The European Union, acting through the European Council, has agreed to enter into a “new relationship” with the UK. The terms that will govern this new relationship are set out in the conclusions of the Council meeting of 18 and 19 February 2016.

On 23 June 2016, the UK will decide whether to stay in the EU on these new terms, or leave. But: are these terms binding?

 The terms of the new relationship:

  • The terms represent a “set of arrangements, which are fully compatible with the Treaties and will become effective [if] the [UK] informs … the Council that [it] has decided to remain [in] the European Union“;
  • The terms are intended to “clarify … certain questions … so that such clarification will have to be taken into consideration as … an instrument for the interpretation of the Treaties“;
  • Everyone accepts that the UK “is not committed to further political integration in the [EU]“. But, for good order, “the substance of this will be incorporated into the Treaties at the time of their next revision …” – even though Treaty change isn’t really necessary because: (a) the UK already has a “specific situation … under the Treaties” that makes its position clear; and (b) “the references in the Treaties … to the process of creating an ever closer union among the peoples of Europe do not offer a legal basis for extending the scope of … the Treaties or … EU secondary legislation” anyway;
  • The right of economically non-active persons to reside in the host Member State [already] depends under EU law on such persons having sufficient resources … not to become a burden on the social assistance system of the host Member State … Member States [already] have the possibility of refusing to grant social benefits to persons who exercise their right to freedom of movement solely in order to obtain [benefits] although they do not have sufficient resources to claim a right of residence …” To make this easier, if the UK votes to stay, the European Commission will bring forward proposals to amend two pieces of secondary legislation, which – if made and brought into force – will:
    • give Member States, with regard to the exportation of child benefits to a Member State other than that where the worker resides, an option to index such benefits to the conditions of the member State where the child resides, This should apply only to new claims made by EU workers in the host Member State. However, as from 1 January 2020, all Member States may extend indexation to existing claims to child benefit already exported by EU workers“; and
    • provide an alert and safeguard mechanism that responds to situations of inflow of workers from other Member States of an exceptional magnitude over an extended period … A Member State wishing to avail itself of the mechanism would notify the Commission and the Council that such an exceptional situation exists on a scale that affects essential aspects of its social security system, … or which leads to difficulties which are serious and liable to persist in its employment market or are putting an excessive pressure on the proper functioning of its public services. [Then] on a proposal from the Commission … the Council could authorize the Member State concerned to restrict access to non-contributory in-work benefits to the extent necessary … The limitation should be graduated, from an initial complete exclusion but gradually increasing access to such benefits … The authorization would … apply to EU workers newly arriving during a period of 7 years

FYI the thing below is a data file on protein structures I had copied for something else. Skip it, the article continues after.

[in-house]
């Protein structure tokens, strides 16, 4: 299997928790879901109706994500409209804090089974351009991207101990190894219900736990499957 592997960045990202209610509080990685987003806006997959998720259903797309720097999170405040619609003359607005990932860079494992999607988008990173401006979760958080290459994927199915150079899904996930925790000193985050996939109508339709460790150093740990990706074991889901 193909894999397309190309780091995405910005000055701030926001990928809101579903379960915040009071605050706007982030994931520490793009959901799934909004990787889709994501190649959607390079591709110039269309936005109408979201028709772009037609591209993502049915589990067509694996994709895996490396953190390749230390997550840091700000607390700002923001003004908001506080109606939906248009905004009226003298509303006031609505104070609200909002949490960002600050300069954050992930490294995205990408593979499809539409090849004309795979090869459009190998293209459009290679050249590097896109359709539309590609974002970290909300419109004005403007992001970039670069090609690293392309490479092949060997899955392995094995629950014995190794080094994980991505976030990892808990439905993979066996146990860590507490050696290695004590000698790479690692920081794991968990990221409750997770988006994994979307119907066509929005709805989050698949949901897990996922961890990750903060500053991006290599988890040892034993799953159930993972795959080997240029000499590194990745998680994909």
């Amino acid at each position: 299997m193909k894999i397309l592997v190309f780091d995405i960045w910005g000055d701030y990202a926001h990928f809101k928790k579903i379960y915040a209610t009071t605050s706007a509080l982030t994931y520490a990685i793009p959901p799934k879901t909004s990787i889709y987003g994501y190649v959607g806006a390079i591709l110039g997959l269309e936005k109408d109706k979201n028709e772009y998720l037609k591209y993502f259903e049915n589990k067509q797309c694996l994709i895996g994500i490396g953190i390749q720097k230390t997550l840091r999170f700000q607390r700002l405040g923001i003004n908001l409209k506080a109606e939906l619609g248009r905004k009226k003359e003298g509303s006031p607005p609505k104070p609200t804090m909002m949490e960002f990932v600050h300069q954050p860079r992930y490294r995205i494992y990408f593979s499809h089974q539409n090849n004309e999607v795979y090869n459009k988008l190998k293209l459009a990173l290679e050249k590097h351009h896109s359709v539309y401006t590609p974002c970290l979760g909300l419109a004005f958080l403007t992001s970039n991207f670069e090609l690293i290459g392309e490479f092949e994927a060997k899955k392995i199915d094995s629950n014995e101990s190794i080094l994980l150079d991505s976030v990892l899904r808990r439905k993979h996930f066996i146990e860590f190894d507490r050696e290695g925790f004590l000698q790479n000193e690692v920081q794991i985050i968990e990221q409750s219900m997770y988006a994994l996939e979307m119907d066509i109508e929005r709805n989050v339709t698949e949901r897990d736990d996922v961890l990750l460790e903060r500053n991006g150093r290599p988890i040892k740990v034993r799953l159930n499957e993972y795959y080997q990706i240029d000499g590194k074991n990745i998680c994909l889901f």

The legal status of the terms:

These terms are irreversible because all 28 members of the European Council agreed to adopt them. So they can only be varied or revoked if all 28 members agree to the variation or revocation – and that’s unlikely to happen.

However:

  1. The terms are susceptible to challenge in and by the Court of Justice of the European Union (see, for example, article 263 of the Lisbon Treaty). The Court might strain to uphold the terms, but that doesn’t mean it will succeed;
  2. The terms will only become effective if (a) the UK decides to stay in the EU; and (b) the UK Government informs the Council’s Secretary-General of this fact. If these pre-conditions are met, and the terms do become effective, some or all of them will be difficult or impossible to enforce. For example:
    • Some terms are merely compatible with, and only meant to be taken into account when, the EU law is interpreted and applied by the Court;
    • Some terms effectively compel the Commission to bring forward proposals to clarify or change EU law, but – if the Commission fulfills this obligation – the usual legislative processes will apply, and the results (if any) cannot be guaranteed;
    • Some terms will only be incorporated into an amended version of the Treaties if the Treaties are amended and ratified by all 28 Member States – an outcome that cannot be guaranteed over any particular timescale, or at all;
  3. The terms will still have to be adopted or accepted by the European Parliament – and that outcome cannot be guaranteed either.

This may begin to explain why Donald Tusk, the President of the European Council, has just issued what appears to be a self-contradictory and partially flawed statement: “The 28 heads of state or government [have] unanimously agreed and adopted a legally binding and irreversible settlement for the [UK] in the EU. [It] is in conformity with the Treaties and cannot be annulled by the European Court of Justice. But it will only enter into force if the British people vote to stay. If they vote to leave, the settlement will cease to exist … if Britain decides to stay, I hope [the European] Parliament will … ensure that the agreed settlement is transformed into the necessary legislation and will enter into force.

A tangled and unsatisfactory web. More to follow …